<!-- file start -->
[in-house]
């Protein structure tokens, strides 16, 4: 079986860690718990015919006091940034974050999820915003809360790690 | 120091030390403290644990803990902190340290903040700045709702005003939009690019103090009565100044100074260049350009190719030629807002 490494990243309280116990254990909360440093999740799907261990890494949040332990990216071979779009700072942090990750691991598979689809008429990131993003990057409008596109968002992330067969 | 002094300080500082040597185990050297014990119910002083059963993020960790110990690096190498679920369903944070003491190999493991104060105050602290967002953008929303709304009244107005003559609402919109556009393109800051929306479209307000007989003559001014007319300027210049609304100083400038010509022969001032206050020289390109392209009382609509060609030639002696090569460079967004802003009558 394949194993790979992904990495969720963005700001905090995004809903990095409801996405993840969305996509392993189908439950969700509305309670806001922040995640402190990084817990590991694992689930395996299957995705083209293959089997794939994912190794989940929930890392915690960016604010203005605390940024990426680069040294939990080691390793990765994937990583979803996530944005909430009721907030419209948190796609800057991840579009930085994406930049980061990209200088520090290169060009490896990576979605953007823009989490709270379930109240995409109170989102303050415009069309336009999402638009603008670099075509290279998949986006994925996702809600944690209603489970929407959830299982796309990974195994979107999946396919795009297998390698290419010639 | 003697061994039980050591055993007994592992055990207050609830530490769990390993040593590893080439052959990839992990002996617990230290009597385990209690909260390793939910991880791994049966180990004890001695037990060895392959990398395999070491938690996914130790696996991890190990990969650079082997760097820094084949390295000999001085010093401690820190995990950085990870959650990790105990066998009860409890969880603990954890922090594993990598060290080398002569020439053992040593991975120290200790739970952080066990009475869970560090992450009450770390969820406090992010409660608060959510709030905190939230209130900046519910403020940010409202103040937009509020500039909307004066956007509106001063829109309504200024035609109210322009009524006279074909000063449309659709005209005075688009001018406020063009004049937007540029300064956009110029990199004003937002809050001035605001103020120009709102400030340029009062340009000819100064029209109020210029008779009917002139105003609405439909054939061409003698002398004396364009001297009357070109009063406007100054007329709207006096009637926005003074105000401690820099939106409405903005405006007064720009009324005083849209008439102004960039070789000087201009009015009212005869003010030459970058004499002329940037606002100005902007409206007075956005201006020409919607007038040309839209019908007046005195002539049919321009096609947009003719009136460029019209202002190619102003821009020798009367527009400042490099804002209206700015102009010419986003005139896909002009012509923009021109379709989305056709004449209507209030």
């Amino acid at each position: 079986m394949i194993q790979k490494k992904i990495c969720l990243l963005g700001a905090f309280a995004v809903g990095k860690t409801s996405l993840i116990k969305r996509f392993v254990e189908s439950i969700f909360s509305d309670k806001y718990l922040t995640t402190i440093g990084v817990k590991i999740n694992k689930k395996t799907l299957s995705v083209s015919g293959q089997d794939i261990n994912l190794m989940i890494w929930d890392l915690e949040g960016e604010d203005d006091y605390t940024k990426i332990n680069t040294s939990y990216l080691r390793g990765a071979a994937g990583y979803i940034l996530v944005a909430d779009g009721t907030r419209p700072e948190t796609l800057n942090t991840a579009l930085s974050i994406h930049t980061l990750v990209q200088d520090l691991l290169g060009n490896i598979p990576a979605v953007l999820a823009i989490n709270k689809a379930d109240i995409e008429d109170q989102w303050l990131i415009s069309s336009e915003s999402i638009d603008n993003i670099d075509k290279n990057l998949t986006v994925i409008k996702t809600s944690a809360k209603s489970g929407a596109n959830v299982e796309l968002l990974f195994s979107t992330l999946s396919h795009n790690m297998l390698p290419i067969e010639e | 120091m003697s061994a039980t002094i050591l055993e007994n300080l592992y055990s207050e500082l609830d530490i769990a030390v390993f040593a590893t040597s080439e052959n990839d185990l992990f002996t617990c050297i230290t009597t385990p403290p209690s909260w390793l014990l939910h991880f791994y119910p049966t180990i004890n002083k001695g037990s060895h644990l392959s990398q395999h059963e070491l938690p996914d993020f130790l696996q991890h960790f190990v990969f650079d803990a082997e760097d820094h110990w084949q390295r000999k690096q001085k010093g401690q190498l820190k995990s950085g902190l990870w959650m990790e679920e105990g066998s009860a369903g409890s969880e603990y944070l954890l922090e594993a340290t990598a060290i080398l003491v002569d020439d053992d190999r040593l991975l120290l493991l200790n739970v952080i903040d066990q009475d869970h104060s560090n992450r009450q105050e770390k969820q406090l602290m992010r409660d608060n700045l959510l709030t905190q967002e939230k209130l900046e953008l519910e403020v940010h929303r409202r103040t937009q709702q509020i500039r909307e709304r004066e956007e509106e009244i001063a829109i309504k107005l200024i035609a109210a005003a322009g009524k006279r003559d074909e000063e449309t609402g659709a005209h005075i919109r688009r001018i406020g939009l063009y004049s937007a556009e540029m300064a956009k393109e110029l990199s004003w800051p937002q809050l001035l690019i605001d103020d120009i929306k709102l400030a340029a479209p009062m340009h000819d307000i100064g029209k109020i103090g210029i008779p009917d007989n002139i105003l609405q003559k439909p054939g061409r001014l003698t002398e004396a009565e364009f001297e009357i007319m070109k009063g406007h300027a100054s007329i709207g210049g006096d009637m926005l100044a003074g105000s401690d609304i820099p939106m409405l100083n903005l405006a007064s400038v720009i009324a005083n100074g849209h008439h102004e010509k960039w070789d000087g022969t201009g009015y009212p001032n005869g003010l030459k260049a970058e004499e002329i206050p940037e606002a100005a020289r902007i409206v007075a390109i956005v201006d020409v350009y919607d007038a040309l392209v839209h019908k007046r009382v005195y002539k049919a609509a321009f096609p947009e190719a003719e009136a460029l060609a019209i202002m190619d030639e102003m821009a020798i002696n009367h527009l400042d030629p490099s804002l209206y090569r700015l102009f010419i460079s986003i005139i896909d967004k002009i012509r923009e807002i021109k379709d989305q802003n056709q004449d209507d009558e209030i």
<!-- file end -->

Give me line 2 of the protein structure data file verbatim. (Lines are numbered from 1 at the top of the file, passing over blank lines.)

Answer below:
């Protein structure tokens, strides 16, 4: 079986860690718990015919006091940034974050999820915003809360790690 | 120091030390403290644990803990902190340290903040700045709702005003939009690019103090009565100044100074260049350009190719030629807002 490494990243309280116990254990909360440093999740799907261990890494949040332990990216071979779009700072942090990750691991598979689809008429990131993003990057409008596109968002992330067969 | 002094300080500082040597185990050297014990119910002083059963993020960790110990690096190498679920369903944070003491190999493991104060105050602290967002953008929303709304009244107005003559609402919109556009393109800051929306479209307000007989003559001014007319300027210049609304100083400038010509022969001032206050020289390109392209009382609509060609030639002696090569460079967004802003009558 394949194993790979992904990495969720963005700001905090995004809903990095409801996405993840969305996509392993189908439950969700509305309670806001922040995640402190990084817990590991694992689930395996299957995705083209293959089997794939994912190794989940929930890392915690960016604010203005605390940024990426680069040294939990080691390793990765994937990583979803996530944005909430009721907030419209948190796609800057991840579009930085994406930049980061990209200088520090290169060009490896990576979605953007823009989490709270379930109240995409109170989102303050415009069309336009999402638009603008670099075509290279998949986006994925996702809600944690209603489970929407959830299982796309990974195994979107999946396919795009297998390698290419010639 | 003697061994039980050591055993007994592992055990207050609830530490769990390993040593590893080439052959990839992990002996617990230290009597385990209690909260390793939910991880791994049966180990004890001695037990060895392959990398395999070491938690996914130790696996991890190990990969650079082997760097820094084949390295000999001085010093401690820190995990950085990870959650990790105990066998009860409890969880603990954890922090594993990598060290080398002569020439053992040593991975120290200790739970952080066990009475869970560090992450009450770390969820406090992010409660608060959510709030905190939230209130900046519910403020940010409202103040937009509020500039909307004066956007509106001063829109309504200024035609109210322009009524006279074909000063449309659709005209005075688009001018406020063009004049937007540029300064956009110029990199004003937002809050001035605001103020120009709102400030340029009062340009000819100064029209109020210029008779009917002139105003609405439909054939061409003698002398004396364009001297009357070109009063406007100054007329709207006096009637926005003074105000401690820099939106409405903005405006007064720009009324005083849209008439102004960039070789000087201009009015009212005869003010030459970058004499002329940037606002100005902007409206007075956005201006020409919607007038040309839209019908007046005195002539049919321009096609947009003719009136460029019209202002190619102003821009020798009367527009400042490099804002209206700015102009010419986003005139896909002009012509923009021109379709989305056709004449209507209030």